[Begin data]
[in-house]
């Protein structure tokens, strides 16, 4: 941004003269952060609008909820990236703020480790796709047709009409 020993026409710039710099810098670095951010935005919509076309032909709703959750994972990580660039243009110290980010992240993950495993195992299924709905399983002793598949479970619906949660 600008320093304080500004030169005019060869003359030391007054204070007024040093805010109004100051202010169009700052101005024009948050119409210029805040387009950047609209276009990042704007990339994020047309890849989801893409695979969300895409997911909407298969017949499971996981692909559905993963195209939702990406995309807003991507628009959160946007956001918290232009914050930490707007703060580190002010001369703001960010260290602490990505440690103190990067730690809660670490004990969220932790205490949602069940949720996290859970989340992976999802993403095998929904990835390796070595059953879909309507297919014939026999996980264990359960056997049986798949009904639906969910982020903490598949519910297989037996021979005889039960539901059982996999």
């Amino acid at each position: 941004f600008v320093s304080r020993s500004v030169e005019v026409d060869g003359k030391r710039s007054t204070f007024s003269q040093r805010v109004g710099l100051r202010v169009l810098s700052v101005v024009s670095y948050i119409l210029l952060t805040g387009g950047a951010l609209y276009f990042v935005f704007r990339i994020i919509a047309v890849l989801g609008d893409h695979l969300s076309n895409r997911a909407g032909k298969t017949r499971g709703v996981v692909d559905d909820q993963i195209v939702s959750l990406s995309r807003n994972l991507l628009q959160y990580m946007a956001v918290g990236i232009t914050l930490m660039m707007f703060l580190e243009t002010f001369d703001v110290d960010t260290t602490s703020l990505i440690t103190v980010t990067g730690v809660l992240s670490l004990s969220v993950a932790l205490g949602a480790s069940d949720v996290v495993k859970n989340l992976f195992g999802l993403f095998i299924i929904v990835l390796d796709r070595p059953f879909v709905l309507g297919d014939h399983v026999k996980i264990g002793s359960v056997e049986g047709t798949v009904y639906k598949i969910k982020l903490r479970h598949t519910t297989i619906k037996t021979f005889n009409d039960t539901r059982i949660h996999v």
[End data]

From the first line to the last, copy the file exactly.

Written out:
[in-house]
């Protein structure tokens, strides 16, 4: 941004003269952060609008909820990236703020480790796709047709009409 020993026409710039710099810098670095951010935005919509076309032909709703959750994972990580660039243009110290980010992240993950495993195992299924709905399983002793598949479970619906949660 600008320093304080500004030169005019060869003359030391007054204070007024040093805010109004100051202010169009700052101005024009948050119409210029805040387009950047609209276009990042704007990339994020047309890849989801893409695979969300895409997911909407298969017949499971996981692909559905993963195209939702990406995309807003991507628009959160946007956001918290232009914050930490707007703060580190002010001369703001960010260290602490990505440690103190990067730690809660670490004990969220932790205490949602069940949720996290859970989340992976999802993403095998929904990835390796070595059953879909309507297919014939026999996980264990359960056997049986798949009904639906969910982020903490598949519910297989037996021979005889039960539901059982996999």
């Amino acid at each position: 941004f600008v320093s304080r020993s500004v030169e005019v026409d060869g003359k030391r710039s007054t204070f007024s003269q040093r805010v109004g710099l100051r202010v169009l810098s700052v101005v024009s670095y948050i119409l210029l952060t805040g387009g950047a951010l609209y276009f990042v935005f704007r990339i994020i919509a047309v890849l989801g609008d893409h695979l969300s076309n895409r997911a909407g032909k298969t017949r499971g709703v996981v692909d559905d909820q993963i195209v939702s959750l990406s995309r807003n994972l991507l628009q959160y990580m946007a956001v918290g990236i232009t914050l930490m660039m707007f703060l580190e243009t002010f001369d703001v110290d960010t260290t602490s703020l990505i440690t103190v980010t990067g730690v809660l992240s670490l004990s969220v993950a932790l205490g949602a480790s069940d949720v996290v495993k859970n989340l992976f195992g999802l993403f095998i299924i929904v990835l390796d796709r070595p059953f879909v709905l309507g297919d014939h399983v026999k996980i264990g002793s359960v056997e049986g047709t798949v009904y639906k598949i969910k982020l903490r479970h598949t519910t297989i619906k037996t021979f005889n009409d039960t539901r059982i949660h996999v």